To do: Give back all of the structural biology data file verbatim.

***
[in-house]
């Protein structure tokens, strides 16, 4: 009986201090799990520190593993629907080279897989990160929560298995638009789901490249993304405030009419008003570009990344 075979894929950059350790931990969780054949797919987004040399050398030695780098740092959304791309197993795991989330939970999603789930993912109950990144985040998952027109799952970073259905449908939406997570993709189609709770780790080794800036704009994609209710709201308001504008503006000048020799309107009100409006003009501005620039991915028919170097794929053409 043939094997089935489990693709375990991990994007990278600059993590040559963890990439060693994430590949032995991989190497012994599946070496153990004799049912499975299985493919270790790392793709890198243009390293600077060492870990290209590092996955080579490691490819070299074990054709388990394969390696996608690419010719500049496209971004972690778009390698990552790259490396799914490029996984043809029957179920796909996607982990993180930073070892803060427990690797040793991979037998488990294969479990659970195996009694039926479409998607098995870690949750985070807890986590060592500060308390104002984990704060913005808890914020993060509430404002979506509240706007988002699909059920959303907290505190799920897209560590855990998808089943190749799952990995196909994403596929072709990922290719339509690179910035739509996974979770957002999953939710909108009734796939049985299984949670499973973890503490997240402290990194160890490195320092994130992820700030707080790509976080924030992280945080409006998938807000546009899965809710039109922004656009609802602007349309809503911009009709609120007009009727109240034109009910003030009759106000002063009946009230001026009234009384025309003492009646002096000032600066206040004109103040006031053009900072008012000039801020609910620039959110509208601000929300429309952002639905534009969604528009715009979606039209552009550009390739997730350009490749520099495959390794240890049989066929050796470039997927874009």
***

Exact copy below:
[in-house]
């Protein structure tokens, strides 16, 4: 009986201090799990520190593993629907080279897989990160929560298995638009789901490249993304405030009419008003570009990344 075979894929950059350790931990969780054949797919987004040399050398030695780098740092959304791309197993795991989330939970999603789930993912109950990144985040998952027109799952970073259905449908939406997570993709189609709770780790080794800036704009994609209710709201308001504008503006000048020799309107009100409006003009501005620039991915028919170097794929053409 043939094997089935489990693709375990991990994007990278600059993590040559963890990439060693994430590949032995991989190497012994599946070496153990004799049912499975299985493919270790790392793709890198243009390293600077060492870990290209590092996955080579490691490819070299074990054709388990394969390696996608690419010719500049496209971004972690778009390698990552790259490396799914490029996984043809029957179920796909996607982990993180930073070892803060427990690797040793991979037998488990294969479990659970195996009694039926479409998607098995870690949750985070807890986590060592500060308390104002984990704060913005808890914020993060509430404002979506509240706007988002699909059920959303907290505190799920897209560590855990998808089943190749799952990995196909994403596929072709990922290719339509690179910035739509996974979770957002999953939710909108009734796939049985299984949670499973973890503490997240402290990194160890490195320092994130992820700030707080790509976080924030992280945080409006998938807000546009899965809710039109922004656009609802602007349309809503911009009709609120007009009727109240034109009910003030009759106000002063009946009230001026009234009384025309003492009646002096000032600066206040004109103040006031053009900072008012000039801020609910620039959110509208601000929300429309952002639905534009969604528009715009979606039209552009550009390739997730350009490749520099495959390794240890049989066929050796470039997927874009």